Making his first foray on to the campaign trail in 2018, President Donald Trump goes to southwestern Pennsylvania on Thursday to show his support for a GOP candidate running for Congress, as Republicans have encountered some troubling signs in this mid-term election year, struggling with an election playing field that seems tilted against their party.
With his visit to the Pittsburgh area, Mr. Trump will highlight the candidacy of Pennsylvania state Rep. Rick Saccone, who is trying to win a March 13 special election for Congress, in a U.S. House district that voted for the President by 19 points in November 2016.
The President's trip comes two days after the latest evidence of a voting surge for Democrats, as they flipped a state legislative seat in Wisconsin, in a district that voted for President Trump by 17 points in 2016.
"That sound you hear is a tsunami alert," said election handicapper Stu Rothenberg, who like many in Washington, sees the possibility of a wave election in 2018 for the Democrats.
The Wisconsin outcome was not ignored by the state's Governor, Scott Walker, who is up for re-election this year.
In a fundraising email sent to supporters on Wednesday night, Governor Walker's subject line was, "SHOCKING LOSS."
"Wisconsin conservatives just received a much-needed WAKE UP CALL," the missive began.
"Typically we've held this seat," said House Speaker and Wisconsin native Paul Ryan to reporters. "Yeah, I think we should pay attention to it."
"We all have to work," said Rep. Steve Stivers (R-OH), who finds himself under great pressure as the head of the campaign arm of House Republicans.
But the shift hasn't just been in Wisconsin, as Democrats have seen their vote share increase across the board, in red states like Oklahoma and South Dakota, red districts in Georgia and South Carolina, and then in a big upset win in December in Alabama, where Doug Jones won a U.S. Senate seat.
"These results continue the trend we saw in 2017," said Democratic National Committee Chairman Tom Perez. "Voters are flat-out rejecting the Trump-GOP agenda."
Whether that's the case is not yet clear - but the numbers do show what Democrats have been able to do in race after race - get more of their own people out to vote, and attract more Independents as well.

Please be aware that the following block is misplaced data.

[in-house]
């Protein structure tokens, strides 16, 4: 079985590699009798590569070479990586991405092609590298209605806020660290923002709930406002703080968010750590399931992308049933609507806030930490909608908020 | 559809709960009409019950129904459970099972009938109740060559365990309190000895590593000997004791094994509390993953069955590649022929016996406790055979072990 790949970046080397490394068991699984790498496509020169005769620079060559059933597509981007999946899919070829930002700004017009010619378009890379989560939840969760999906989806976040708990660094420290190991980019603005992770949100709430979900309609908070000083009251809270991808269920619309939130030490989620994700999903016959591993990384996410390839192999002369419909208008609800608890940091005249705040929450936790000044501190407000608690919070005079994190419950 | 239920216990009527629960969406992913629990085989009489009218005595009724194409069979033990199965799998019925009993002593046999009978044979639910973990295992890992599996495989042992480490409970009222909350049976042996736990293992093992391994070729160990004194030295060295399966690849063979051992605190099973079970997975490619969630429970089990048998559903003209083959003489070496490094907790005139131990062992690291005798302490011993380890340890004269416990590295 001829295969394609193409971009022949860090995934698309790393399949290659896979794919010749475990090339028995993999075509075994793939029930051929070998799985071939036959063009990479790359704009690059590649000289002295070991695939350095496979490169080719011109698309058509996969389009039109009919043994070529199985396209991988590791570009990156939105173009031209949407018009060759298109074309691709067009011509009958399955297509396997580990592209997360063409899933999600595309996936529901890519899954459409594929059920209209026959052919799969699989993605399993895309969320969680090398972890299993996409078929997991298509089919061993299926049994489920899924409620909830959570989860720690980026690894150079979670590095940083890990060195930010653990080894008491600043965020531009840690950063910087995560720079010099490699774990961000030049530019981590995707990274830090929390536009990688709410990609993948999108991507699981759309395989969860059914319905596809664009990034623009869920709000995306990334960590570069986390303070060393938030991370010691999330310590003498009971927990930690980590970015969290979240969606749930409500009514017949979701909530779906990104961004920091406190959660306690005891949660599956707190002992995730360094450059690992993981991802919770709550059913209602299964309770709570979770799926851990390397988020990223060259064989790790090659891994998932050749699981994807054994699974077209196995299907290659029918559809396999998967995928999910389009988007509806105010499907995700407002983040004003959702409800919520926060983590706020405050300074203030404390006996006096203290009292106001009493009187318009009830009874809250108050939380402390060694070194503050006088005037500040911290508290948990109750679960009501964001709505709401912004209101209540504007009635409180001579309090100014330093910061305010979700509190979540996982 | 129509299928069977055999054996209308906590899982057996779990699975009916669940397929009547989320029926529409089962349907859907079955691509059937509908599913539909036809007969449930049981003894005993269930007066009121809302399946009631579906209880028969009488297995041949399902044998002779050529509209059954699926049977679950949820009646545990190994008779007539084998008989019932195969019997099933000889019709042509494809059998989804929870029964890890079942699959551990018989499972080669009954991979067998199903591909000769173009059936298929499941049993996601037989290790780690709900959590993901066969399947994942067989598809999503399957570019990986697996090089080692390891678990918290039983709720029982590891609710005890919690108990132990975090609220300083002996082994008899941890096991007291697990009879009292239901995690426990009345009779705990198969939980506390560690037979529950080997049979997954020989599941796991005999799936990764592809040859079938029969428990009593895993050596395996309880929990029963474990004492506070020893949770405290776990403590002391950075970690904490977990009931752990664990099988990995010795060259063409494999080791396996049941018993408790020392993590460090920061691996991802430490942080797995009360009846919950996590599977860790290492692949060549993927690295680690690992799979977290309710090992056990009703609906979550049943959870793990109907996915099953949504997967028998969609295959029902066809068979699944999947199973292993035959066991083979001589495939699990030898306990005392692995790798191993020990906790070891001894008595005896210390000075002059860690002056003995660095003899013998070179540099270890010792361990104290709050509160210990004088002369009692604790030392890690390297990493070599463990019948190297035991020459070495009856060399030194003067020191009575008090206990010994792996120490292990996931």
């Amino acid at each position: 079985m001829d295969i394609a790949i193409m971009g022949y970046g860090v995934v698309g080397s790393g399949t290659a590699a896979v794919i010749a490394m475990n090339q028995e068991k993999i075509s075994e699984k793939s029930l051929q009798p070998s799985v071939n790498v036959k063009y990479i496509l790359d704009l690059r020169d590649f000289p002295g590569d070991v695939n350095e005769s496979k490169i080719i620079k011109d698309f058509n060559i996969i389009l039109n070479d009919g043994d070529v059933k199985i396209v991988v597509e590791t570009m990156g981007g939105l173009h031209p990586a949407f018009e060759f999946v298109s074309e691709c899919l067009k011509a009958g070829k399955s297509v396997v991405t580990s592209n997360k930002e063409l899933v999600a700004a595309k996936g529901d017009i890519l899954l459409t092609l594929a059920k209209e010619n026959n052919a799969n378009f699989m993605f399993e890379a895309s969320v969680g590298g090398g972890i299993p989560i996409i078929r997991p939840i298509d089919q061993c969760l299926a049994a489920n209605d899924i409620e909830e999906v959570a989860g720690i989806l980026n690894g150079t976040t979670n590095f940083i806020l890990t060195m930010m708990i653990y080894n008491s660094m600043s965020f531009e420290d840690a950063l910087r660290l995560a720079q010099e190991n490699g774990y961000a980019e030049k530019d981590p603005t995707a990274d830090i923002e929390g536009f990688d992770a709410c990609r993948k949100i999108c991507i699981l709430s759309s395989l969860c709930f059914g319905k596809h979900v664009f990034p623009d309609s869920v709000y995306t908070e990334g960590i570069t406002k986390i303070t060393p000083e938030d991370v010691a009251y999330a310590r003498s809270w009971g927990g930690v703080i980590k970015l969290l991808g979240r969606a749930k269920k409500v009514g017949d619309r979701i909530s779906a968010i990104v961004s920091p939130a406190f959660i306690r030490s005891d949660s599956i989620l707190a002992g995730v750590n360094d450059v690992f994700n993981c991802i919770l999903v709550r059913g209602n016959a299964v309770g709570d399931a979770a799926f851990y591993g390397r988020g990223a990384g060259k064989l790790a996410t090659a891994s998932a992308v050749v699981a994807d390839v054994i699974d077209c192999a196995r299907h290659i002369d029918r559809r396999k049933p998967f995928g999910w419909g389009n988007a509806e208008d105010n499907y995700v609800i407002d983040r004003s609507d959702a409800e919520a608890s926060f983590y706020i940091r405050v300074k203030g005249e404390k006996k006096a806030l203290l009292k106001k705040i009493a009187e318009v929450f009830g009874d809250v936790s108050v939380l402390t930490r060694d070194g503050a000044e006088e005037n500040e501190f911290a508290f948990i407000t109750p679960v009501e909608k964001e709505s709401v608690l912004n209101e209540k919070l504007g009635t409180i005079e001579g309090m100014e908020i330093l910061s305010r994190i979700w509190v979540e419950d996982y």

In 2017, while Republicans were able to win a series of special elections for the U.S. House, the margins were much closer than normal - and that has campaign experts wondering if Democrats can maintain that momentum into November of 2018.
"I don't think people have fully priced in how much *worse* things could get for House Republicans in the next 300 days," tweeted Dave Wasserman, an expert on House elections for the Cook Political Report.
So far in 2018, all of the news about retiring lawmakers in Congress has come from the GOP side, as 31 House Republicans won't be back next January, compared to 14 Democrats.
That turnover - before even one vote has been cast in a Congressional primary - is higher than normal, and even higher than the number of Democrats who left in 1994 - when the GOP had a huge mid-term victory, and took control of both houses of Congress.
All of that is getting noticed by those who have been in politics, like ex-Rep. Joe Walsh (R-IL), who now does talk radio.
The game plan for the GOP in 2018 is straightforward at this point - President Trump and Republican lawmakers are doing all they can to highlight the tax cuts enacted into law late last year, and how that's going to help working Americans right away.
On Thursday, Mr. Trump will stop at H&K Equipment near Pittsburgh, a company that White House officials say is going to benefit from the new tax plan.
"2017 was the best year in company history, which they credit to the President's pro-jobs, pro-worker, pro-growth economic agenda," said White House Press Secretary Sarah Huckabee Sanders.
"Thanks to the passage of the Trump tax cuts, H&K will now be able to expense 100 percent of the investments they make in new equipment in the same year they buy it," Sanders added.
On Capitol Hill, it's also a daily drumbeat for GOP lawmakers, as they tout the tax cuts at every opportunity - like this speech on the Seante floor from Sen. Pat Toomey (R-PA).
While the polls have shown weak numbers for Congressional Republicans in recent months, some of the new data indicates an uptick in public support for the tax cuts, and GOP lawmakers believe that can only help as more people see more money in their paychecks.
"Had the other side gotten in, the market would have gone down fifty percent," the President told an audience at the White House on Tuesday, as he is ready to make the case repeatedly this year that his election over Hillary Clinton was key to more economic growth and jobs.
"You know what we've done in our tax bill, and you know how successful it's been," Mr. Trump added.
He'll make that case again Thursday in Pennsylvania, as Republicans try to make sure 2018 isn't remembered for an election tide that swept them out of the Congress.